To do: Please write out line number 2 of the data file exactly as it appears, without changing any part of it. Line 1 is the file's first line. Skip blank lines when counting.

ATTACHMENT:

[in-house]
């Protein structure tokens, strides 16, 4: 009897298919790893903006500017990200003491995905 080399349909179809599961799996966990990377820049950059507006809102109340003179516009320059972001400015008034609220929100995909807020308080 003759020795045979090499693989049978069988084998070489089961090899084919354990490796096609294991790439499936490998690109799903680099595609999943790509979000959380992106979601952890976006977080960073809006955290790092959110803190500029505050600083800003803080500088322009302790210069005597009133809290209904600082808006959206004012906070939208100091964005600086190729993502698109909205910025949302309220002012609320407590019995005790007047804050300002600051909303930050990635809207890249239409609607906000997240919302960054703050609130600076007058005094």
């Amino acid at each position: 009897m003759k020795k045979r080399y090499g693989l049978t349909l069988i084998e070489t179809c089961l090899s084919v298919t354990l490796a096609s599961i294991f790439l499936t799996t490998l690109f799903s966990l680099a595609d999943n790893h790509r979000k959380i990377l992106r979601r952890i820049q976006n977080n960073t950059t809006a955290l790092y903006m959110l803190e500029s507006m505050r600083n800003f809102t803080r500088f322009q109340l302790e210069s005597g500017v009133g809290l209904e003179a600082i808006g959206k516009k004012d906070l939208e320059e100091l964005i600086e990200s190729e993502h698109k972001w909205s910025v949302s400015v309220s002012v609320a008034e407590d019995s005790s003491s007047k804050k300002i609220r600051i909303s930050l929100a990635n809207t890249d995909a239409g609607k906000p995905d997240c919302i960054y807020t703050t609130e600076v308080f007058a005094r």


């Protein structure tokens, strides 16, 4: 009897298919790893903006500017990200003491995905 080399349909179809599961799996966990990377820049950059507006809102109340003179516009320059972001400015008034609220929100995909807020308080 003759020795045979090499693989049978069988084998070489089961090899084919354990490796096609294991790439499936490998690109799903680099595609999943790509979000959380992106979601952890976006977080960073809006955290790092959110803190500029505050600083800003803080500088322009302790210069005597009133809290209904600082808006959206004012906070939208100091964005600086190729993502698109909205910025949302309220002012609320407590019995005790007047804050300002600051909303930050990635809207890249239409609607906000997240919302960054703050609130600076007058005094």